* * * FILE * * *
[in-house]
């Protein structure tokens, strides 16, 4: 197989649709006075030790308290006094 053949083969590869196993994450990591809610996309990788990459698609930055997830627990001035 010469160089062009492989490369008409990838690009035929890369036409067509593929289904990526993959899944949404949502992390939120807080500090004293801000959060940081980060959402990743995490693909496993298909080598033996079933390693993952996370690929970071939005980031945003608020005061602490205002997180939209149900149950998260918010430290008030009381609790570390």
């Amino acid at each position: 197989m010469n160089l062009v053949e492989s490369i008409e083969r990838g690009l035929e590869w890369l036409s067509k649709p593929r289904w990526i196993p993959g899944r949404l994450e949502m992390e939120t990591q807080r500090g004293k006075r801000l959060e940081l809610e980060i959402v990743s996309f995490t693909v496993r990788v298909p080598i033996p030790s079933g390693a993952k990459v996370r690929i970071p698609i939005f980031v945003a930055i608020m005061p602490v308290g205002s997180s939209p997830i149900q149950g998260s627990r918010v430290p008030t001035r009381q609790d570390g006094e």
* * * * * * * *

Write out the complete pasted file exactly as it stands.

[in-house]
């Protein structure tokens, strides 16, 4: 197989649709006075030790308290006094 053949083969590869196993994450990591809610996309990788990459698609930055997830627990001035 010469160089062009492989490369008409990838690009035929890369036409067509593929289904990526993959899944949404949502992390939120807080500090004293801000959060940081980060959402990743995490693909496993298909080598033996079933390693993952996370690929970071939005980031945003608020005061602490205002997180939209149900149950998260918010430290008030009381609790570390």
């Amino acid at each position: 197989m010469n160089l062009v053949e492989s490369i008409e083969r990838g690009l035929e590869w890369l036409s067509k649709p593929r289904w990526i196993p993959g899944r949404l994450e949502m992390e939120t990591q807080r500090g004293k006075r801000l959060e940081l809610e980060i959402v990743s996309f995490t693909v496993r990788v298909p080598i033996p030790s079933g390693a993952k990459v996370r690929i970071p698609i939005f980031v945003a930055i608020m005061p602490v308290g205002s997180s939209p997830i149900q149950g998260s627990r918010v430290p008030t001035r009381q609790d570390g006094e």